Mantras are art, science, and spirituality. While there is definitively a high spiritual element there is also concrete science behind how mantras work. In the simplest sense, the mantra gives the mind something to focus on and something concrete - words and sounds. A Swedish study used brain imaging to see how mantras affected the mind. The part of the brain that is active during times when the mind is wandering was known as the default mode network. Studies showed that when the mind was in an overwhelming default mode, it was distracted. After the introduction of chanting and other spiritual practices, it was proven that the default mode network was reduced and participants experienced a calmer state of mind.
In short, the use of a mantra or chanting led to different brain flow patterns which helped deactivate the part of the mind that is most concerned with judgement and reflection. When we call on mantras, it occupies the brain and trains it to be stiller, quieter, and more controlled.
How to Start a Mantra Practice
Once you decide to start a mantra practice, it’s important to remember that consistency is super important. It is the repetition of the practice that ensures you master this form of meditation and reap the healing benefits. Remapping the mind takes time and practice if you want to enjoy the long term benefits. Starting a mantra practice can be simple, it doesn’t need to take deep knowledge just a committed and consistent approach. Here are some steps for starting your mantra practice.
- Start out right by getting comfortable. You can sit in a way that makes you feel comfortable or you can lie down.
- Say your mantra silently and repeat it on each inhale and again on the exhale.
- Try not to fixate on the mantra or become bogged down by it.
- Set time aside each day to practice your mantra. This can be anything from 5 minutes to an hour depending on your schedule and dedication. You can choose to do it at the start or end of your yoga practice or at any time of the day.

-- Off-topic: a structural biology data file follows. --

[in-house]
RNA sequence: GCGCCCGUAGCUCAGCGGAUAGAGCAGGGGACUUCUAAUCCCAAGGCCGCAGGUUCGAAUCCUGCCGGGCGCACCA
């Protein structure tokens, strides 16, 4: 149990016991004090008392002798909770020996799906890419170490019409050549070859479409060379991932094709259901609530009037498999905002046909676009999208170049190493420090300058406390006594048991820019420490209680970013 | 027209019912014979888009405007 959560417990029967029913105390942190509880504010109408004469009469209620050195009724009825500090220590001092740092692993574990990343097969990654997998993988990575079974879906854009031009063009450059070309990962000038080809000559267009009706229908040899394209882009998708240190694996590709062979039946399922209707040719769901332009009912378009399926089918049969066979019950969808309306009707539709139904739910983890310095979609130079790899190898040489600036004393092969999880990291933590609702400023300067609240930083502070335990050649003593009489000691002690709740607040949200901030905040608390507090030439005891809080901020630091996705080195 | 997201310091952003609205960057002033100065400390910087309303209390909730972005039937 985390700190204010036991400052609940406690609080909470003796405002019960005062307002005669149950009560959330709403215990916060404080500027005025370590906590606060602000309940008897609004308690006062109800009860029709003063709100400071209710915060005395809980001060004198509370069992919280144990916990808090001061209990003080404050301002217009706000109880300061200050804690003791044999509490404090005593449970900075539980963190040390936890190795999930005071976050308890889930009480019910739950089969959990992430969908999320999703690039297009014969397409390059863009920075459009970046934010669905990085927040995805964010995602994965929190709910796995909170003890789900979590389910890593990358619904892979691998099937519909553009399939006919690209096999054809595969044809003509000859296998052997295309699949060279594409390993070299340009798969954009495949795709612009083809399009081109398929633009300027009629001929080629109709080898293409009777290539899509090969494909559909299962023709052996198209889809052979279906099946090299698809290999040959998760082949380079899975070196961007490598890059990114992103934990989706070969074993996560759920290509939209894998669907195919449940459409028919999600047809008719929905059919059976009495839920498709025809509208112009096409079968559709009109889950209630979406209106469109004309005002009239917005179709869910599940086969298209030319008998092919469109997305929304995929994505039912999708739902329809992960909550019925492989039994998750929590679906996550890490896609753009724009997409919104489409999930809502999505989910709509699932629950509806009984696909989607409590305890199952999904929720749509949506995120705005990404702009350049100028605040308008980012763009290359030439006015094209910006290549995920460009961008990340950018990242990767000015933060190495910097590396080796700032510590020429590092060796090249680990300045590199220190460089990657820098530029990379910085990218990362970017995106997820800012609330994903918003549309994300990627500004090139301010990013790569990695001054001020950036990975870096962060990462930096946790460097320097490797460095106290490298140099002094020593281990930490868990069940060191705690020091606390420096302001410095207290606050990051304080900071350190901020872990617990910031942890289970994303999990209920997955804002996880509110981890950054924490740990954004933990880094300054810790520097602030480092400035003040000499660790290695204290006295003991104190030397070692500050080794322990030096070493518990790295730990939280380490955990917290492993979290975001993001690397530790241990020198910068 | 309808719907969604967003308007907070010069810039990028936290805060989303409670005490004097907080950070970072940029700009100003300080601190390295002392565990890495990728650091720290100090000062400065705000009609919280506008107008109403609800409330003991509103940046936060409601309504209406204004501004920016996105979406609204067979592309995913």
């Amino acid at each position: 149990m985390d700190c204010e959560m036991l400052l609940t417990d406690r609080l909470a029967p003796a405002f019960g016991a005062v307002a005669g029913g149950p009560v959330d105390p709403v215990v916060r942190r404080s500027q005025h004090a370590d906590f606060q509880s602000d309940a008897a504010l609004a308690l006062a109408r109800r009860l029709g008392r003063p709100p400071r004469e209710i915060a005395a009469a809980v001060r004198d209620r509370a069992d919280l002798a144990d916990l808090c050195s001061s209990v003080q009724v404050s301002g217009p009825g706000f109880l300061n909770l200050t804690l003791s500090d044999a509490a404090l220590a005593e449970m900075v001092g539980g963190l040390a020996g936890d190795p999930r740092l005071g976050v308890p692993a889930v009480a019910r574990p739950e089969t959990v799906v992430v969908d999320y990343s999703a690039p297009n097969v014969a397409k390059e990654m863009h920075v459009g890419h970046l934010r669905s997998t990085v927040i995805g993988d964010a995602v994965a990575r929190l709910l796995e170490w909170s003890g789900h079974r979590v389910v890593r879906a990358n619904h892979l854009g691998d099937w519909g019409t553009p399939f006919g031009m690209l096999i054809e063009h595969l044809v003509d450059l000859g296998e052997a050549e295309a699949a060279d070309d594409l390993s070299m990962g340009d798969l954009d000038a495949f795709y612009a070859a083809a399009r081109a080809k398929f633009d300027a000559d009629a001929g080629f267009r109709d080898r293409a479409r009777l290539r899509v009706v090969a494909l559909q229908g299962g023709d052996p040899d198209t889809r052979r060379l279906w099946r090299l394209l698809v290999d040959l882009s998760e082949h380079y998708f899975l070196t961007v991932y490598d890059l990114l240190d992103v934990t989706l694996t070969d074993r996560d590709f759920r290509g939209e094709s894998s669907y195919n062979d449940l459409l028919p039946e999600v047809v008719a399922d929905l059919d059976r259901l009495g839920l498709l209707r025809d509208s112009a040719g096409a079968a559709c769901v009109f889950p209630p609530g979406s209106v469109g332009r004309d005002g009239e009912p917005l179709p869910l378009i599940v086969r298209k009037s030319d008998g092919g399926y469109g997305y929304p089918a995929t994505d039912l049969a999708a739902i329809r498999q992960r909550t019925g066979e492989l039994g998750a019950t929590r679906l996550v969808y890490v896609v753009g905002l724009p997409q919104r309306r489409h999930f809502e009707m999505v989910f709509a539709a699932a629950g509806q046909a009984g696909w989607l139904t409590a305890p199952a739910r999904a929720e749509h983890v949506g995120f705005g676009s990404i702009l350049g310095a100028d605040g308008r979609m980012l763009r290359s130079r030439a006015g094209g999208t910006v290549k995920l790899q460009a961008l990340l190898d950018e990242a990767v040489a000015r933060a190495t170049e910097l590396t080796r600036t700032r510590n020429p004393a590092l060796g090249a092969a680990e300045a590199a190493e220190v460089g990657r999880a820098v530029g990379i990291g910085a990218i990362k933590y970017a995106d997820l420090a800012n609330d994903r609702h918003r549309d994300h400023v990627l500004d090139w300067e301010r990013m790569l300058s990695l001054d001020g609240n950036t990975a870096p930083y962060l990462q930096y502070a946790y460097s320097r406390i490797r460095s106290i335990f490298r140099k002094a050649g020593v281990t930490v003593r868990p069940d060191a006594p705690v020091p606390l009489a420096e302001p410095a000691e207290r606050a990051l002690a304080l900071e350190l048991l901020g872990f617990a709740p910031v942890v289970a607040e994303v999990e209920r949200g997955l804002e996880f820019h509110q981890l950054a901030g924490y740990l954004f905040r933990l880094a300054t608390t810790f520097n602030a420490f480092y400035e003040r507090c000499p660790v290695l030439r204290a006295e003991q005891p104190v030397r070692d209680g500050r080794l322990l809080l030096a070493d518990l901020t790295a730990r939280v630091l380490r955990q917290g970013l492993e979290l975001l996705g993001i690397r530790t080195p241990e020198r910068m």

- You can also use mala beads to help with your focus during your daily meditation as mala beads can make it easier to turn your mind to something and fall into that meditative state.
Choosing the Right Mantra
Try not to become overwhelmed when choosing the right mantra as you can change and ada[t it as you go along. It helps to have a little information on the different kinds of mantras and affirmations as words do have subconscious power and can assist us in achieving our intentions. Take a look at the different types of mantras below and see which style speaks to your own intuition.
The Bija Mantras are seven short sounds, each corresponding to one of the seven chakras and to the main Hindu deities. Bija means seed, and when these seed mantras are spoken it can create harmony across the body, mind, and soul as the chakras attune to the vibrations of the sound.
The Saguna Mantras are believed to evoke individual deities. The word Saguna comes from the Sanskrit word for ‘with attributes’ or ‘qualities’ and they are thought to help manifest the divine power of the deity or the actual form of the deity. They can be single syllables, words, or phrases designed to steady and calm the mind.
Nirguna Mantras are the oldest style of mantras and can be difficult to decipher. These mantras mean ‘without form’ and aren’t used to invoke specific attributes, deities, or chakras. Instead, they are used usually in deeper meditation or transcendental meditation or for those who are more advanced as they require a higher level of concentration.
Mantra meditation is an amazing practice to bring into your life. Easily accessible to everyone and loaded with beautiful benefits, tapping into this special form could work wonders for your body, mind, and soul. Even though mantras have a long and deeply spiritual history, in our modern world we can keep things simple. By picking a phrase, sound, or word and spending just five minutes a day in repetition, you can change the way your mind works, dramatically decrease stress levels, and nurture deeper connections and inner Zen along with improving your overall well-being.
Which mantras will you be trying out? Share your thoughts with us in the comments.